Federal legislators such as Schumer and Sen. Kirsten Gillibrand, D-N.Y., made the necessary effort to get a new farm bill, Kiraly said, but she was concerned that with less than 2 percent of the population working in agriculture, the “farm vote” is not there.
Garrattsville dairy farmer David Galley said the extension gives “everyone another nine months to come up with an acceptable solution.” He said he has doubts about whether all parties can agree on a pricing system. He would like to see a supply management program that could prevent overproduction when prices go up, he said.
Franklin dairy farmer Janice Smith said although she is concerned that the needs of agriculture may not be properly represented in Congress because of their numbers, “a strong agricultural economy is important to the country.”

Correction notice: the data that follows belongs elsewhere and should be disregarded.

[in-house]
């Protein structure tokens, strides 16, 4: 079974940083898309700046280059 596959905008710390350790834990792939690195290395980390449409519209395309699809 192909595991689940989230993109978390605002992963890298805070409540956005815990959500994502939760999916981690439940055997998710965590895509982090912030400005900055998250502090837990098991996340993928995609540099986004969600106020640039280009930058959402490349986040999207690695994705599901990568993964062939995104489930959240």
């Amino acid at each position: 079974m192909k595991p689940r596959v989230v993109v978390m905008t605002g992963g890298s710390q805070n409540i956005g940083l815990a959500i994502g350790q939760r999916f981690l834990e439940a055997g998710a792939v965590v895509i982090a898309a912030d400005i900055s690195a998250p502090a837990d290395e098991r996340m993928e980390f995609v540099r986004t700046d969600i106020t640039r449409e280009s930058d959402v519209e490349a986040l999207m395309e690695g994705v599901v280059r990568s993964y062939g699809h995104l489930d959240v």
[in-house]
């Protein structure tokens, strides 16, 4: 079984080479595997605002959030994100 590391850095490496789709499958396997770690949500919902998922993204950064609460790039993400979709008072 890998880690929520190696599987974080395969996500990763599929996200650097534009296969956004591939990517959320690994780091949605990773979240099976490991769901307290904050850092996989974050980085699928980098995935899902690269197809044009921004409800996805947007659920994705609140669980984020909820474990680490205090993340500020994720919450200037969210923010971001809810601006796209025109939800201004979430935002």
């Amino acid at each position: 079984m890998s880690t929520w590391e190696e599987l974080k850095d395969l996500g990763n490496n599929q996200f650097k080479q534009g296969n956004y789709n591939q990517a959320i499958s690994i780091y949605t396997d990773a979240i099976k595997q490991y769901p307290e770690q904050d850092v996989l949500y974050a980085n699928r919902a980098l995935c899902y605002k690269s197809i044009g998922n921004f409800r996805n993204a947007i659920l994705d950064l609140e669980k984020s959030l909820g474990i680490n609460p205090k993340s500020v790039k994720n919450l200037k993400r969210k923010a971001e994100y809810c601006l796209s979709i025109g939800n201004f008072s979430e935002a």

In addition to the need for food, the industry supports a number of other jobs, she said. It’s important that the bill was extended, Smith said.
However, there are a lot of areas that need to be revisited, Smith said. This includes milk pricing, which is set by a federal agency based upon the price of cheese in the Midwest. However, in the East, a lot of the milk is used in higher priced classes, such as fluid, she said.